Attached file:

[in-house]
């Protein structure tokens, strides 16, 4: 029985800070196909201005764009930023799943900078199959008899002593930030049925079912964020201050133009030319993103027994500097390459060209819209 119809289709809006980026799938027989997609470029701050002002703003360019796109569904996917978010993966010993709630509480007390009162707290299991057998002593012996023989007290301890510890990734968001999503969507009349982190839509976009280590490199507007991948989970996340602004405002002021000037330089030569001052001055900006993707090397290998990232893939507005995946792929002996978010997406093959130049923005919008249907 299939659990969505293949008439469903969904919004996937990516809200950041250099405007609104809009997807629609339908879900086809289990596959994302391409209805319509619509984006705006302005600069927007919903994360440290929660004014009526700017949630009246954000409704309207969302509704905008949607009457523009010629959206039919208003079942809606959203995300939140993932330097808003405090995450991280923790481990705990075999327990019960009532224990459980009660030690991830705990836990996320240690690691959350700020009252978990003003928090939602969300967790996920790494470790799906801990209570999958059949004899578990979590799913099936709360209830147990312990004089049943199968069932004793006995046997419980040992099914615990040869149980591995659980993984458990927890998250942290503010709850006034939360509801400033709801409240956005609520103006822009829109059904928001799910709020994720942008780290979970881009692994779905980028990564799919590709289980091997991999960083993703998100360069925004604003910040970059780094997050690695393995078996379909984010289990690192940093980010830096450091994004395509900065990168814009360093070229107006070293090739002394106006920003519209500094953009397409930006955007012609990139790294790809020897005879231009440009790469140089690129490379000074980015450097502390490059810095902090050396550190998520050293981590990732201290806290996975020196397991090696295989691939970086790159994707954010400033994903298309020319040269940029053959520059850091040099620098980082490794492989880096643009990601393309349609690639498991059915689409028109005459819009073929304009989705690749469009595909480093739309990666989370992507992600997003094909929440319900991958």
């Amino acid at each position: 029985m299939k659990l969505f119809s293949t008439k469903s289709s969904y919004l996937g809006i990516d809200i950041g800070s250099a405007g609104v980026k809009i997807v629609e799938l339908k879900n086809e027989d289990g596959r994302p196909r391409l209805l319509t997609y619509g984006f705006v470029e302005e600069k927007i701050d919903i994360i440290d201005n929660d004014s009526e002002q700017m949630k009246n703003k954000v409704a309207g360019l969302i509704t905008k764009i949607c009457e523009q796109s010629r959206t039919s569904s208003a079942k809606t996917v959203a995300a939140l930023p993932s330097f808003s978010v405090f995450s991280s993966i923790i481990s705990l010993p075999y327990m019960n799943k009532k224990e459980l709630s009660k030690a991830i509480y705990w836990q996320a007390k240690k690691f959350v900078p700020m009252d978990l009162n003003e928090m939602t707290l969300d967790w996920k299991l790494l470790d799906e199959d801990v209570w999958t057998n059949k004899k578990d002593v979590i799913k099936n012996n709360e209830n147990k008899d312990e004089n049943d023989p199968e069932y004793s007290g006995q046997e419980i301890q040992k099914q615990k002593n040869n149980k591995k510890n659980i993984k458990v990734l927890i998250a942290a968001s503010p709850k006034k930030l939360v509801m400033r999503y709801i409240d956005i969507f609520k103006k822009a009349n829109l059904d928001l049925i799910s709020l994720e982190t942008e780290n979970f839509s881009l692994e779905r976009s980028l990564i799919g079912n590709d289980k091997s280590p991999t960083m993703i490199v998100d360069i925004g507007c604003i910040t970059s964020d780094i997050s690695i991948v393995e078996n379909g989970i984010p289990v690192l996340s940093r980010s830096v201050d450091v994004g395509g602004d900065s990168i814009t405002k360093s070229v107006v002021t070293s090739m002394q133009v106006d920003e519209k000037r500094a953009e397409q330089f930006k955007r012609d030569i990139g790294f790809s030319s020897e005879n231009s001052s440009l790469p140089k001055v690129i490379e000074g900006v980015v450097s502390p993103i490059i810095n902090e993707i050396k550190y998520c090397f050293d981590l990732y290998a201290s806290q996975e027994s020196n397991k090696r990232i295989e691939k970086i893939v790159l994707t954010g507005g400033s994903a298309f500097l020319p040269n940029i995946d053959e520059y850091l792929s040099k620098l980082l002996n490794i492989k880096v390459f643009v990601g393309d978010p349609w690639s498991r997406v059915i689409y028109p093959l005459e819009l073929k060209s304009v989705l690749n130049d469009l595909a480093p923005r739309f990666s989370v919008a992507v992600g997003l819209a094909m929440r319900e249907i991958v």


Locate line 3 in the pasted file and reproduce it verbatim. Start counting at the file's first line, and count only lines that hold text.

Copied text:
């Amino acid at each position: 029985m299939k659990l969505f119809s293949t008439k469903s289709s969904y919004l996937g809006i990516d809200i950041g800070s250099a405007g609104v980026k809009i997807v629609e799938l339908k879900n086809e027989d289990g596959r994302p196909r391409l209805l319509t997609y619509g984006f705006v470029e302005e600069k927007i701050d919903i994360i440290d201005n929660d004014s009526e002002q700017m949630k009246n703003k954000v409704a309207g360019l969302i509704t905008k764009i949607c009457e523009q796109s010629r959206t039919s569904s208003a079942k809606t996917v959203a995300a939140l930023p993932s330097f808003s978010v405090f995450s991280s993966i923790i481990s705990l010993p075999y327990m019960n799943k009532k224990e459980l709630s009660k030690a991830i509480y705990w836990q996320a007390k240690k690691f959350v900078p700020m009252d978990l009162n003003e928090m939602t707290l969300d967790w996920k299991l790494l470790d799906e199959d801990v209570w999958t057998n059949k004899k578990d002593v979590i799913k099936n012996n709360e209830n147990k008899d312990e004089n049943d023989p199968e069932y004793s007290g006995q046997e419980i301890q040992k099914q615990k002593n040869n149980k591995k510890n659980i993984k458990v990734l927890i998250a942290a968001s503010p709850k006034k930030l939360v509801m400033r999503y709801i409240d956005i969507f609520k103006k822009a009349n829109l059904d928001l049925i799910s709020l994720e982190t942008e780290n979970f839509s881009l692994e779905r976009s980028l990564i799919g079912n590709d289980k091997s280590p991999t960083m993703i490199v998100d360069i925004g507007c604003i910040t970059s964020d780094i997050s690695i991948v393995e078996n379909g989970i984010p289990v690192l996340s940093r980010s830096v201050d450091v994004g395509g602004d900065s990168i814009t405002k360093s070229v107006v002021t070293s090739m002394q133009v106006d920003e519209k000037r500094a953009e397409q330089f930006k955007r012609d030569i990139g790294f790809s030319s020897e005879n231009s001052s440009l790469p140089k001055v690129i490379e000074g900006v980015v450097s502390p993103i490059i810095n902090e993707i050396k550190y998520c090397f050293d981590l990732y290998a201290s806290q996975e027994s020196n397991k090696r990232i295989e691939k970086i893939v790159l994707t954010g507005g400033s994903a298309f500097l020319p040269n940029i995946d053959e520059y850091l792929s040099k620098l980082l002996n490794i492989k880096v390459f643009v990601g393309d978010p349609w690639s498991r997406v059915i689409y028109p093959l005459e819009l073929k060209s304009v989705l690749n130049d469009l595909a480093p923005r739309f990666s989370v919008a992507v992600g997003l819209a094909m929440r319900e249907i991958v």